Some good journal entries


Above: Screenshot from Snapchat’s website promoting advertising on the app.

Michaela followed Arndt’s tips and saw a big increase in engagement on her Instagram posts! (Notice how I constructed that sentence so I could make links without using the word “here.”)

Other above-average posts this week:

Nina shared an article titled The Pros and Cons of Scheduling Your Social Media Posts and another related link.

Ray included a link to statistics about use of Snapchat by age group. (Too bad he did not also embed a screenshot of the graph in his post!)

Sara summarized useful points from Arndt’s post and added a link to a list of other Instagram tips. She paraphrased a couple of those tips that struck her as valuable.

Keep up the good work! Remember that you CAN include images in your posts if you follow the guidelines.


Updates for 2017

This course is being updated for the Spring 2017 semester. In the past, a different version of this course required students to work a shift in the INC newsroom — that is NOT part of the new course.

The new course is very much focused on journalism and how journalists and their organizations use social media to advance their stories and their own personal brands. Social media is a vital part of the journalism ecosystem, and everyone who desires to become a part of the journalism field needs to understand social media.

For this course, you will be required to use various social media apps on your phone. These include Twitter, Facebook, Instagram and Snapchat.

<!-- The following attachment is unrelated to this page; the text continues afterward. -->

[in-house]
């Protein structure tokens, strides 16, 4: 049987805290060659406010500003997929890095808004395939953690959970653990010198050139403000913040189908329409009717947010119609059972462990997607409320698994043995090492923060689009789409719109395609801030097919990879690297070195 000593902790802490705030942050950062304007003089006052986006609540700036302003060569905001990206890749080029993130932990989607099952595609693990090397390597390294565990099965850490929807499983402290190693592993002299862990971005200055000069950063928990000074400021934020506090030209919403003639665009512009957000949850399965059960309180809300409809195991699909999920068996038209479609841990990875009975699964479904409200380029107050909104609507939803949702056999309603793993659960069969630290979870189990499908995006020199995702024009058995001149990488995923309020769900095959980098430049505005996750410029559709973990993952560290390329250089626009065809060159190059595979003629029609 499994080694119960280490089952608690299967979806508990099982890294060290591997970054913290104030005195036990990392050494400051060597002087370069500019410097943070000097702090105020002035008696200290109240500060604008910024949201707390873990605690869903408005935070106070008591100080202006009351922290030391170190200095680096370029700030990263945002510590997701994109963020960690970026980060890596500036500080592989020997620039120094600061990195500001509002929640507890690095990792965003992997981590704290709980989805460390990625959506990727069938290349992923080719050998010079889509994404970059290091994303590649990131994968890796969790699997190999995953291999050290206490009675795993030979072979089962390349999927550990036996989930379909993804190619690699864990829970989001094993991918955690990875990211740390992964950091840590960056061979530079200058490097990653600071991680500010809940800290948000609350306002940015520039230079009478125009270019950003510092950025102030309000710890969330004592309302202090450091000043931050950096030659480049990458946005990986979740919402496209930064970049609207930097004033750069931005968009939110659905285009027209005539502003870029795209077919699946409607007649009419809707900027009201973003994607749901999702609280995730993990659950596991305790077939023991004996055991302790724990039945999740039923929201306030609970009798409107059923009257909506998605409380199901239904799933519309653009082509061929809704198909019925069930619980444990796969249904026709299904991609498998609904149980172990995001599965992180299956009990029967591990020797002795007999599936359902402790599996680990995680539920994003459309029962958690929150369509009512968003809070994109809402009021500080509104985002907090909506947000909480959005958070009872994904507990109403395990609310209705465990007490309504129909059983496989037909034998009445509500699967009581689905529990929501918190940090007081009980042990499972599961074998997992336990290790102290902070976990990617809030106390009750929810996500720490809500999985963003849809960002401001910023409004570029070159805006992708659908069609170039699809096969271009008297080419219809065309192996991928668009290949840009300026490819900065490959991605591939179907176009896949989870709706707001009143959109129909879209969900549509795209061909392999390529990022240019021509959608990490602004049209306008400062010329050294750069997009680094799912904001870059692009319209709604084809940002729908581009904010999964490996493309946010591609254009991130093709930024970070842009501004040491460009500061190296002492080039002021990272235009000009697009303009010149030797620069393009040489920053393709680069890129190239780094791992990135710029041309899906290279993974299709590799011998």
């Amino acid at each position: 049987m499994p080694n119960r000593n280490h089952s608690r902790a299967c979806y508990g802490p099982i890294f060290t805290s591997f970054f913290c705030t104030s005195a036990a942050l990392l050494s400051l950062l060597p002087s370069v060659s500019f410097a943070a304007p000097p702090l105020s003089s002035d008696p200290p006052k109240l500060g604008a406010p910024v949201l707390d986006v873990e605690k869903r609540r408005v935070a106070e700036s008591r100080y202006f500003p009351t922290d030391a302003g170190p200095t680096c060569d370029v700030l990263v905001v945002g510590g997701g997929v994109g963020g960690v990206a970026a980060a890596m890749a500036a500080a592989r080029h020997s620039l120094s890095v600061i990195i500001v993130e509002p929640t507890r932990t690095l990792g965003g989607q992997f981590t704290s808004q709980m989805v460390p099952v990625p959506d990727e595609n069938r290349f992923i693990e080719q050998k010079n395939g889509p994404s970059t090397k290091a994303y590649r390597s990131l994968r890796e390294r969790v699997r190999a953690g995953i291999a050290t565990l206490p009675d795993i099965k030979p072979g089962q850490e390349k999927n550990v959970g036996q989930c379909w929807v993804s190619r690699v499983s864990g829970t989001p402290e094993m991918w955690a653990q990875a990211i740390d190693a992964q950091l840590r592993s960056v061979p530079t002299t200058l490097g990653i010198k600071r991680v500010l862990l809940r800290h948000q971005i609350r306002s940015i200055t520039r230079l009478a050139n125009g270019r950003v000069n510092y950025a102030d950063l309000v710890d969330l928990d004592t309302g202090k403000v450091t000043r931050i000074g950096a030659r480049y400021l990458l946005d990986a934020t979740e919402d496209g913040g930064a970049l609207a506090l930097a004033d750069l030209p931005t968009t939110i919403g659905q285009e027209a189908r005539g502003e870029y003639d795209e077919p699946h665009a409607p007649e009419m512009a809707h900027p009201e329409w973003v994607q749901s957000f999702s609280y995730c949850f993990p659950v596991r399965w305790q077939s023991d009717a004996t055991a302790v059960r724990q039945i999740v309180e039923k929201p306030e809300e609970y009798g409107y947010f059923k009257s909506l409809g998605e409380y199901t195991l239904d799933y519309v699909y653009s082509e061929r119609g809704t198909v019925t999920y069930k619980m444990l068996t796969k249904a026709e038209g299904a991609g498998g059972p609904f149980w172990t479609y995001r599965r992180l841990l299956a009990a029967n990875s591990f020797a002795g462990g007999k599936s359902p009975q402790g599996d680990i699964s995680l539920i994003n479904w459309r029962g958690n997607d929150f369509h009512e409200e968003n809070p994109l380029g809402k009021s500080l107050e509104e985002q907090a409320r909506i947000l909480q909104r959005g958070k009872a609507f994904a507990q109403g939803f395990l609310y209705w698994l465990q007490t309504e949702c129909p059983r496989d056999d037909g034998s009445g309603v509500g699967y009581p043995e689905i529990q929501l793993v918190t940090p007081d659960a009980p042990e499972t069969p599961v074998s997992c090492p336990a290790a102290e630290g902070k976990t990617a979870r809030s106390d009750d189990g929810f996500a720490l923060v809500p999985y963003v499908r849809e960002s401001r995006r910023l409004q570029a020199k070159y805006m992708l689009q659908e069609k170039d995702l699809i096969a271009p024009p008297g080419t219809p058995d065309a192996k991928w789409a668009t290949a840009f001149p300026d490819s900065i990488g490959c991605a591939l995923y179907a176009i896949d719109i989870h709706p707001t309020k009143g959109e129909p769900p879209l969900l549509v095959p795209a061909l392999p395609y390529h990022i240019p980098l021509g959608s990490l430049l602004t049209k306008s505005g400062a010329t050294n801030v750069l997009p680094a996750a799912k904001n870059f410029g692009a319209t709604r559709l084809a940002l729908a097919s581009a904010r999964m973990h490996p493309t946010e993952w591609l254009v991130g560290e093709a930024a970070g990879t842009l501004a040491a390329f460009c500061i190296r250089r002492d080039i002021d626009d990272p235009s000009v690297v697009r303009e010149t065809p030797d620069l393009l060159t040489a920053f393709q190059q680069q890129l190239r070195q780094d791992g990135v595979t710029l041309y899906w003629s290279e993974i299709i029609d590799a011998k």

When the Course Schedule for 2017 is complete, a new post will be added here. In the meantime, you can read About This Course.

Skills that employers want you to have

Media job recruiters were asked (fall 2014) what they’re looking for on your resume. What was No. 1?

“The aptitude to use social media to dig up killer stories.”

Hiring managers said they want journalists who can intelligently dig up news from social media and other online posts, smartly interpreting and verifying for their readers the significance of what users are posting across the web.

Read the rest here.

Items from Thursday, Sept. 18

I promised to share the brief presentation I showed on Thursday — it includes two good checklists for verification (links to sources are in the comments box under each slide):

Presentation from class

Also, you might be interested in a Storify I made from tweets sent during Mark Little’s interview appearance on Thursday night, in Gannett Auditorium. You missed a good talk with a lot of interesting ideas!

Some resources for verification, validation

Steve Myers, of The Lens, sent these along after he spoke to our class on Tuesday:

Atlantic post by Alexis Madrigal, about Hurricane Sandy images, “which provides a ton of mini case studies. It was viewed 900,000 times in the first couple of days, showing the enormous public appetite for journalists to sort out what’s true and not,” Steve said.

Here’s a short Google presentation with a few images (7 slides), including that one of the Lone Star College stabbing suspect. Note the issues here:

  • The person sharing the photo doesn’t have a public account.
  • The image she shared is a screen image from a phone.
  • But @janeskay also had a Twitter account, and she was tweeting from campus during the stabbing.
  • @cheesin365 did have public Instagram account, and he had photos around campus before. Later he posted a photo of himself in the cop car.

Here’s how that story played out on BuzzFeed (they were right, lucky for them).

The presentation also has an example of Photoshop forensics gone wrong. The first image of the Boston Marathon bombing aftermath was widely shared and discussed. Some time later, a Facebook user posted a photo that corroborated the first one, contradicting the (faulty) Photoshop forensics.

Using Google reverse image search

Here’s a how-to from Google about that.

Here’s a video how-to, also from Google.

Another site for reverse image searches: TinEye